Friday, June 09, 2017

Don't forget the Christmas Snakes!

Don't forget the Christmas Snakes
Kerry S. Doyal 

           Can you imagine the fear, the terror of nightfall? No candles, no flashlights. No doors to shut, or windows to latch. No beds with which to be up off the floor. No doctors, no antibodies, no 911: just snakes. Poisonous snakesSnakes that seem to be seeking people to bite.

Friends are grieving the loss of loved ones. The Elderly, who did not see or hear them approaching, are dying. Loving Moms and Dads who were afflicted have died. Children who knew no better than to get near the snakes perish. Others linger, writhing in pain, suffering.

"Moses", they cry out,  "Moses". This time it was not to sinfully complain. This time was to confess. They had sinned. Sinned against God, against Moses. They had grown impatient  - been discontent. Having spoken against the Lord and Moses, they were being disciplined by the Lord.

"Why?" they had sinfully cried out, "Why have you brought us up out of Egypt to die in the desert? There is no bread. There is no water. And we detest this miserable food. Why? Why?”

God's very own gracious provision had become wearisome to them. Familiarity had bread contempt for these pouting pilgrims.

"Moses, pray for us. Talk to God for us. Ask Him to remove these snakes."

Moses, being meek, heard their plea and pleads to God for them. God, being gracious, hears Moses plea and provides a remedy.

"Moses", God calls out to him, "Moses, make a serpent. Make a serpent of bronze and put it on a pole. Take this bronze serpent on the pole and lift it up for the people. Lift it up for the people to see.”

"Moses, tell the people that those who are bit and look to the serpent will be saved. Tell them to look to the serpent to live.”

So Moses did as the LORD told him. He gathered some bronze and fashioned a snake. A snake that looked like thesnakes that were biting the people.

Yet this snake did not contain poison, did not cause death. Not a snake of condemnation, but of salvation.  Not a snakeof judgment, but of deliverance.

Moses gathered the people and told them God's answer. God had seen their plight and heard their penitent plea. "I will be lifting up this serpent in the midst of the camp," Moses said. "All those who have been bitten and look to it will be healed"

Lifted up: an image of the source of the suffering. Lifted up: God's solution to the punishment for their sin. Lifted up: God's serpent to simply be looked upon.

Some must have thought, might have grumbled: "Look upon that? Look to a snake? How can that help? That makes no sense. What good does looking do? What must we do to undo our wrongs?”

Others, undoubtedly, ran home to tell loved ones to look, to look and live.  Loved ones too sick to gather for Moses' good news. Loved ones near death themselves. Loved ones who it was feared would not make it through the night.

"Look!  Look! The serpent has been lifted up! On the pole, on that stick. There, on that simple piece of wood is God's cure, God's remedy, God's sign of  love and forgiveness. Look! Look and live."

And some did!

Some 1500 years later - now in the land Moses lead the people to - a man named Nicodemus came by night to speak to a Teacher. Nicodemus was himself a teacher, a respected leader of his people the Jews.

The Teacher that Nicodemus sought taught like no one else, and did things like no one else. "Rabbi / Teacher," Nicodemus said to Jesus, "Rabbi, we know that you are a teacher who has come from God. For no one could perform these miraculous signs you are doing if God were not with him.”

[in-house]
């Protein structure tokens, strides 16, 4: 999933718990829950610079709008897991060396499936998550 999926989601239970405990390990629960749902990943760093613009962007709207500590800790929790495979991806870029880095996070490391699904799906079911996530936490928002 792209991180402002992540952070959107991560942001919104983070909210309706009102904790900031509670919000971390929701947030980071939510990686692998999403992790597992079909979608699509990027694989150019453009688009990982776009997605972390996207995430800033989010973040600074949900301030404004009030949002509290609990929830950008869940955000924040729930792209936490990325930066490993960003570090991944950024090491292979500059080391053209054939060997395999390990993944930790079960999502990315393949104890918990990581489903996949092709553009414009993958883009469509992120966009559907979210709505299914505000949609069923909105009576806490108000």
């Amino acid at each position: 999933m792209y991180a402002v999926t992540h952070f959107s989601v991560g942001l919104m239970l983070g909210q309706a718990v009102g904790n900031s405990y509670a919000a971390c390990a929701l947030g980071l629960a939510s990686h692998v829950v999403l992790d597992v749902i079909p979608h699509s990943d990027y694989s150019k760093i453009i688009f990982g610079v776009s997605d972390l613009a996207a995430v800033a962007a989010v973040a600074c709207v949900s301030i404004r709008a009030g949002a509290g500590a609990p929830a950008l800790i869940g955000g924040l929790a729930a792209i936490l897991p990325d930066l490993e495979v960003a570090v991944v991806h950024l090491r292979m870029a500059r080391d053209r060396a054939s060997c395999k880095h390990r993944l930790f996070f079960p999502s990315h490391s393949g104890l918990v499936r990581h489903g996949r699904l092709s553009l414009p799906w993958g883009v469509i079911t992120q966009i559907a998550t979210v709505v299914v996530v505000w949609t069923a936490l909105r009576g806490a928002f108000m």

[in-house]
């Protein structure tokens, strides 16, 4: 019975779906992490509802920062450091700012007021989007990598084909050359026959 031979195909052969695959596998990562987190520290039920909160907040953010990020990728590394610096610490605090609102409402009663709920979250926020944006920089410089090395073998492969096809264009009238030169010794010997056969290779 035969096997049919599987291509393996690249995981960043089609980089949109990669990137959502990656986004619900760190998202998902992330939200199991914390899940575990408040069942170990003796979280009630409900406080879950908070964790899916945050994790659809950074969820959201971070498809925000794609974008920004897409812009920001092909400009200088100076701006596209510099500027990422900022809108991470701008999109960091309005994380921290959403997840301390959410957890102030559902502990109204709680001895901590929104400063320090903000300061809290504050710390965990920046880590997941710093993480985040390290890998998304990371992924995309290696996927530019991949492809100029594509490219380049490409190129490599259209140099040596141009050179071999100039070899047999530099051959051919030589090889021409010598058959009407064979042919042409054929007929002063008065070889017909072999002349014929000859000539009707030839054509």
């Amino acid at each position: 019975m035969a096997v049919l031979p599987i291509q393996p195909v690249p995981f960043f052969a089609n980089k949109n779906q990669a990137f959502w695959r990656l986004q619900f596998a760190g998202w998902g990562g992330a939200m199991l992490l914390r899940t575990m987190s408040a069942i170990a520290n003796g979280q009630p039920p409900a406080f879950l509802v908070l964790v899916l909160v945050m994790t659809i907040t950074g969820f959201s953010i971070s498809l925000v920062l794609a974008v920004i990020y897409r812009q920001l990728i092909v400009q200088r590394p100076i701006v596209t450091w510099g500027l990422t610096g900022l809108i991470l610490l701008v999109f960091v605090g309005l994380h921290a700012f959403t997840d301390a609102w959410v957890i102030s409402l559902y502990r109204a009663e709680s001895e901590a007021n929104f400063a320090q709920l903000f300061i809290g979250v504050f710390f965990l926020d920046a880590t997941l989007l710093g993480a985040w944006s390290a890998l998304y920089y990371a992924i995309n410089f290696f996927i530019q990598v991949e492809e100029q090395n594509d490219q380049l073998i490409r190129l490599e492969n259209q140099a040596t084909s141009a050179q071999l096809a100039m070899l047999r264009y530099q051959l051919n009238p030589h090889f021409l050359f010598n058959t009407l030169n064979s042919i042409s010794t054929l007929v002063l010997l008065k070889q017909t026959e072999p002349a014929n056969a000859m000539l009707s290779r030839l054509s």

Jesus did not refute or deny these lofty claims. In fact, He would confirm that He was the one who came from heaven.

After telling Nicodemus he needed to be born again - somewhat confusing and befuddling Nicodemus  - Jesus told him the mission God sent Him to accomplish.  He, like the snake, must be lifted up. He must be lifted up on a pole and looked to for life.

As the snake brought healing, brought God's mercy, so too would the lifting up of Jesus. The cruel crucifixion of Christ Himself was God’s remedy.

So Jesus said to Nicodemus: “As Moses lifted up the serpent in the wilderness, so too must the Son of man be lifted up, that everyone who believes in Him may have eternal life”  (read John 3).

Those bit by the snake and healed would face death again: old age, illness, war, disease. Those who look to God's Son - God's lifted up Son – show faith in God’s cure. And that belief is met with a gift of eternal life.

Will you look? Do you believe there is a need to look? Do you know you have been bitten, that you too are under God's righteous judgment for sin? "Look to Me" the Lord calls out. "Look to Me and be saved, all you ends of the earth."

God has set us all under rightful judgment due to our sins. God did not send Jesus as further condemnation, but as One in the image of the condemned - yet sin-free. He took our well-deserved damnation.

Sadly, those who refuse to look to the Son stay under condemnation. They - like all of us – are already bit and are dying. Sadder still, those who look only to mock - to scorn the Son - face deeper condemnation.

But those who look in faith, admitting their sinful state, believing God has provided, calling out to Him  - these are redeemed, rescued, restored, reborn. Have you looked? Will you look?

Will you share this good news? Will you go to those who do not know? Will you relay the good news to those sick in sin, those writhing in pain of soul?

Jesus was sent by God to be lifted up, so that He could looked upon, looked to and bring salvation.  Look and live and spread the good news!
Kerry S. Doyal